Use your social media channels like Facebook, Twitter or Instagram.

Take good photos of key items and keep them in a file
Write several messages complete with hashtags and tag to freinds
Save them in a document so you can cut and paste in the heat of the action
Use your automated features to schedule 2-3 messages per day in the week leading to the sale

Another trick is to ask your freinds to help you through their social media chanels. That may mean retweeting or liking.

You can also send your photo file and message document to friends asking them to personalize and distribute them through their communities. "My freind Kim is having a sale ... Check this out."

Design an attractive flyer that includes the who, what, where and when information. If design is not your thing go to Canva and use one of their free templates.

Print low-cost flyers at a copy store or print them off on your inkjet. 100 flyers can go a long way. Place them on bulletin boards throughout your community in grocery stores, recreation centres, churches, community centers, your place of work and anywhere else you can think of.

Signs that Scream for Attention

During the research stage you identified the main traffic routes and other places to place signs. Head out at 5:00 in the morning to put up your signs.

I suggest buying cheap lathe and cutting them into four foot lengths. Cut a sharp pointy end on one end and attach your sign to the top.

Why? When people stop at traffic lights, they often can’t see signs sribbled on cardboard boxes or wooden triangle signs sitting on the ground.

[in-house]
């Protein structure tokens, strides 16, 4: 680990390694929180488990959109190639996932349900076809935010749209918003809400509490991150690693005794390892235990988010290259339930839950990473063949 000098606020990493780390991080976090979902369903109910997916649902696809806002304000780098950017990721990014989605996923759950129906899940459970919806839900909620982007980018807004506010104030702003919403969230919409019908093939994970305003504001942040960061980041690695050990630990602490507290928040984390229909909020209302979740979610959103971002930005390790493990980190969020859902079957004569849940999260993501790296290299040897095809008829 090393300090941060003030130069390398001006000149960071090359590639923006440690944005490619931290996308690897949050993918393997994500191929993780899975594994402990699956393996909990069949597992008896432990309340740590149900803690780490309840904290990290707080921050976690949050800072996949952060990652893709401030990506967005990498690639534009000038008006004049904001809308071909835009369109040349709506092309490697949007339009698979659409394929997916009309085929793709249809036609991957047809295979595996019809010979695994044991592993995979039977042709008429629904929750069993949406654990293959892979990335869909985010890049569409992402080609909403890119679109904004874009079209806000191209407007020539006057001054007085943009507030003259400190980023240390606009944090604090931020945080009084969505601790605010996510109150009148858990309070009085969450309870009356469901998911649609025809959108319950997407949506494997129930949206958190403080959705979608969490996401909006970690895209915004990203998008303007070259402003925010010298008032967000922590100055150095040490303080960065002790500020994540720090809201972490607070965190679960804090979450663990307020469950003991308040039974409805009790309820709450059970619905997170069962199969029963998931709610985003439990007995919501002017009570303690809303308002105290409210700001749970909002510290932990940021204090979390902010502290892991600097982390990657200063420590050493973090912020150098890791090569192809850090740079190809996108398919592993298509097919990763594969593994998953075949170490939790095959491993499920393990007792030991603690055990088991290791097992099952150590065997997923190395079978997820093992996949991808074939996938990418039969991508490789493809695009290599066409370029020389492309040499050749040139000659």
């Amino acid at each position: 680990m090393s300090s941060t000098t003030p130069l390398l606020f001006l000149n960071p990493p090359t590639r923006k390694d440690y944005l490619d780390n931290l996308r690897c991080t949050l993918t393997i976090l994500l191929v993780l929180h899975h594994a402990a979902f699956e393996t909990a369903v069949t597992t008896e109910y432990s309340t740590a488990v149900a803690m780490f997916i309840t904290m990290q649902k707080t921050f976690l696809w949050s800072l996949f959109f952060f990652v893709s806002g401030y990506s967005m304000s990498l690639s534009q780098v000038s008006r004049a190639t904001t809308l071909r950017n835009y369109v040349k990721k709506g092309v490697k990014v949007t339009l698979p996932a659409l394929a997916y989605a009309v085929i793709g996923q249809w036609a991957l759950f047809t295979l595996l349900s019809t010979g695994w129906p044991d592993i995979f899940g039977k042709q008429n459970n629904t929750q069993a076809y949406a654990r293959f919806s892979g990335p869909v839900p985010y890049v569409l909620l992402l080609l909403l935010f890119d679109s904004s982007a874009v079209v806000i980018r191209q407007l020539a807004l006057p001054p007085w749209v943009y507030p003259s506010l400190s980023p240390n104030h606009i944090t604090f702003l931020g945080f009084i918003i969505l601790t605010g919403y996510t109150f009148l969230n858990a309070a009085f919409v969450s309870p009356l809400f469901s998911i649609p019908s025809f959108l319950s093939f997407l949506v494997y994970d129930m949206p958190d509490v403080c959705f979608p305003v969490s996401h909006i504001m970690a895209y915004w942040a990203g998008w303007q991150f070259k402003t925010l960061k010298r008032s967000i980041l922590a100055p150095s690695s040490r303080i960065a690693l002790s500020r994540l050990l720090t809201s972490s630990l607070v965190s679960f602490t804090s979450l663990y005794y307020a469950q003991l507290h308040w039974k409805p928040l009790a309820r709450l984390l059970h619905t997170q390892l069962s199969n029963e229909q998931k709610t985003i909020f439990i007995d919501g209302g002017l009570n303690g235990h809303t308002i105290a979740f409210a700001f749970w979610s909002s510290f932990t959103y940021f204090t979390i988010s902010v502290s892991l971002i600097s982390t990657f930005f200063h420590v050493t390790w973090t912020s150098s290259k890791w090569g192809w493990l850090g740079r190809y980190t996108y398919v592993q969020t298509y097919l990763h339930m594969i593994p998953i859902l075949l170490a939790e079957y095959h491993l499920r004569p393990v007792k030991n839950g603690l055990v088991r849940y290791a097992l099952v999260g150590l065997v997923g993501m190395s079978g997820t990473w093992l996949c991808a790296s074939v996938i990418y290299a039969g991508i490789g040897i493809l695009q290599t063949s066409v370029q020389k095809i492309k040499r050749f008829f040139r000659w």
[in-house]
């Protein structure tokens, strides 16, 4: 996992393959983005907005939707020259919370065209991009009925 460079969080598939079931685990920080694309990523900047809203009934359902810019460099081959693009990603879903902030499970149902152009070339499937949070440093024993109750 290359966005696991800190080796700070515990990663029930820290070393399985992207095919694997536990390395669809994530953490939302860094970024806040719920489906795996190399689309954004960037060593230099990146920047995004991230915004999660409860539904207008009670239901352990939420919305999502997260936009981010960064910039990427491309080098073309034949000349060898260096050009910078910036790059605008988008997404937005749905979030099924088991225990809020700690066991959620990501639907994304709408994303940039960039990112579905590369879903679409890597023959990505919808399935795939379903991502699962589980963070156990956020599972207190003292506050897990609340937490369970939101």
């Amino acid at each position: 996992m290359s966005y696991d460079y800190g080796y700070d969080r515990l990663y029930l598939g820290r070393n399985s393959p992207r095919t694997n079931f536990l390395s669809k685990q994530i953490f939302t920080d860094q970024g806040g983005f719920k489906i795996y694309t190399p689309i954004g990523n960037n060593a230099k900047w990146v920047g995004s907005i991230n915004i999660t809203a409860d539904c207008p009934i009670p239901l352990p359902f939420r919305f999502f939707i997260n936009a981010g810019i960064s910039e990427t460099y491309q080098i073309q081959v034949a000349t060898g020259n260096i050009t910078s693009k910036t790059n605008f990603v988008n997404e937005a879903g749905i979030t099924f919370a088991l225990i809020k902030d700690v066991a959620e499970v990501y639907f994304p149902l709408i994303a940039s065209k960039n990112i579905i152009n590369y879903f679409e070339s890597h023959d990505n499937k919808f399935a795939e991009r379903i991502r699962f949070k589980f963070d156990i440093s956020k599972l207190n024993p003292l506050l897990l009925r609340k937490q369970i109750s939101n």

Buy brightly colored poster paper. Bright yellow or electric pink are the best. Signs that scream for attention is central to your brand. People will follow the color to your house.

Write key information with a black, thick felt pen. Thick is the operative word. Double or triple the lines if needed.

Place the signs at key intersections. Place smaller signs with only a thick arrow along the way. The arrow on your paper color will assure drivers they are on the right path to garage sale glory.

You may need to form a T at the top of your lath stick using a shorter piece. That allows you to tack the sign across the top of your sign post and to the center lathe. The top of the T adds stability if there is wind.

Finally, make the arrival at the destination obvious. Find a large box and affix the colored paper to the box. Place it on top of your vehicle with a giant arrow pointing to the sale. It’s not a bad idea to add helium balloons for added visibility. They also suggest a party atmosphere.

Setting the Stage